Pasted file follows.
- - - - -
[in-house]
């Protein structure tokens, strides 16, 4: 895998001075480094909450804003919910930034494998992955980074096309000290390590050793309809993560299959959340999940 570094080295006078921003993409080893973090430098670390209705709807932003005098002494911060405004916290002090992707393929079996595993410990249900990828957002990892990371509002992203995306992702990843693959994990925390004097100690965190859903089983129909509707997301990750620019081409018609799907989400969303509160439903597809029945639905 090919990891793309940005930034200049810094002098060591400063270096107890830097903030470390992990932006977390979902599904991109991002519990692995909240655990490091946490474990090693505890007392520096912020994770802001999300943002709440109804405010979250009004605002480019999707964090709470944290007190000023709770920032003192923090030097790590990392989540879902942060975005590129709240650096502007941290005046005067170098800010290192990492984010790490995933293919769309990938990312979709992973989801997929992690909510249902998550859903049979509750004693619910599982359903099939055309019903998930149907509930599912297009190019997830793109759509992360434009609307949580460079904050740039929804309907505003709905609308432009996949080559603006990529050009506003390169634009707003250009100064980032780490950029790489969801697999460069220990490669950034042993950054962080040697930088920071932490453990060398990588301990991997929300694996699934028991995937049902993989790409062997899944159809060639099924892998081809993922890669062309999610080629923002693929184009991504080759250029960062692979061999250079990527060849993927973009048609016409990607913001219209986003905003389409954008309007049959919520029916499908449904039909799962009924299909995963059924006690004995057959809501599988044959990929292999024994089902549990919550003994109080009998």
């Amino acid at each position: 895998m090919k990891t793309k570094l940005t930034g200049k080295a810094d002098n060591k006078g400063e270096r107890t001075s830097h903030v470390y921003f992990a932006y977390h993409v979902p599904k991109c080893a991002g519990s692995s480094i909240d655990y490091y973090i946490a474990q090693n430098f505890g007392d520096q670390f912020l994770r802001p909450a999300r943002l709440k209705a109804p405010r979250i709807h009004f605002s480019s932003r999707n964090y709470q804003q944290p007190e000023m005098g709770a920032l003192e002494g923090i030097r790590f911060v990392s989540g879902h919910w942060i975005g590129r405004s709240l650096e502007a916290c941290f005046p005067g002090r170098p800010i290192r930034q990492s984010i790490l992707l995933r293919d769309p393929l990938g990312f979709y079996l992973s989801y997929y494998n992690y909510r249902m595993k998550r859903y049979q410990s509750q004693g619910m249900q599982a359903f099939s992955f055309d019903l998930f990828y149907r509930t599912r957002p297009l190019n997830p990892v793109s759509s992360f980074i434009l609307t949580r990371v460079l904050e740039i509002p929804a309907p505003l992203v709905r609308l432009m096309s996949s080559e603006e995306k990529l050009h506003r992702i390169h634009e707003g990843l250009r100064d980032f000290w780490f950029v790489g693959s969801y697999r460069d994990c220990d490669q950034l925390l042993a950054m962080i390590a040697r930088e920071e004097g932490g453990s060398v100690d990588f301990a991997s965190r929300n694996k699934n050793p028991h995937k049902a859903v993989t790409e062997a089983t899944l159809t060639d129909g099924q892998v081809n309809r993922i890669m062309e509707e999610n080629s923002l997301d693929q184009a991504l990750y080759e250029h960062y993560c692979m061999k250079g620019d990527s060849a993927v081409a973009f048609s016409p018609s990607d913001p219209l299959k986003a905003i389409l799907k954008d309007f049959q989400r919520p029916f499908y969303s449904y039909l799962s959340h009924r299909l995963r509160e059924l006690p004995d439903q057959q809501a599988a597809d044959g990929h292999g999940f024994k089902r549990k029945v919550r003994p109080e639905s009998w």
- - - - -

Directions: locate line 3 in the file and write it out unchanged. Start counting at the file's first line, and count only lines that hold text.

């Amino acid at each position: 895998m090919k990891t793309k570094l940005t930034g200049k080295a810094d002098n060591k006078g400063e270096r107890t001075s830097h903030v470390y921003f992990a932006y977390h993409v979902p599904k991109c080893a991002g519990s692995s480094i909240d655990y490091y973090i946490a474990q090693n430098f505890g007392d520096q670390f912020l994770r802001p909450a999300r943002l709440k209705a109804p405010r979250i709807h009004f605002s480019s932003r999707n964090y709470q804003q944290p007190e000023m005098g709770a920032l003192e002494g923090i030097r790590f911060v990392s989540g879902h919910w942060i975005g590129r405004s709240l650096e502007a916290c941290f005046p005067g002090r170098p800010i290192r930034q990492s984010i790490l992707l995933r293919d769309p393929l990938g990312f979709y079996l992973s989801y997929y494998n992690y909510r249902m595993k998550r859903y049979q410990s509750q004693g619910m249900q599982a359903f099939s992955f055309d019903l998930f990828y149907r509930t599912r957002p297009l190019n997830p990892v793109s759509s992360f980074i434009l609307t949580r990371v460079l904050e740039i509002p929804a309907p505003l992203v709905r609308l432009m096309s996949s080559e603006e995306k990529l050009h506003r992702i390169h634009e707003g990843l250009r100064d980032f000290w780490f950029v790489g693959s969801y697999r460069d994990c220990d490669q950034l925390l042993a950054m962080i390590a040697r930088e920071e004097g932490g453990s060398v100690d990588f301990a991997s965190r929300n694996k699934n050793p028991h995937k049902a859903v993989t790409e062997a089983t899944l159809t060639d129909g099924q892998v081809n309809r993922i890669m062309e509707e999610n080629s923002l997301d693929q184009a991504l990750y080759e250029h960062y993560c692979m061999k250079g620019d990527s060849a993927v081409a973009f048609s016409p018609s990607d913001p219209l299959k986003a905003i389409l799907k954008d309007f049959q989400r919520p029916f499908y969303s449904y039909l799962s959340h009924r299909l995963r509160e059924l006690p004995d439903q057959q809501a599988a597809d044959g990929h292999g999940f024994k089902r549990k029945v919550r003994p109080e639905s009998w």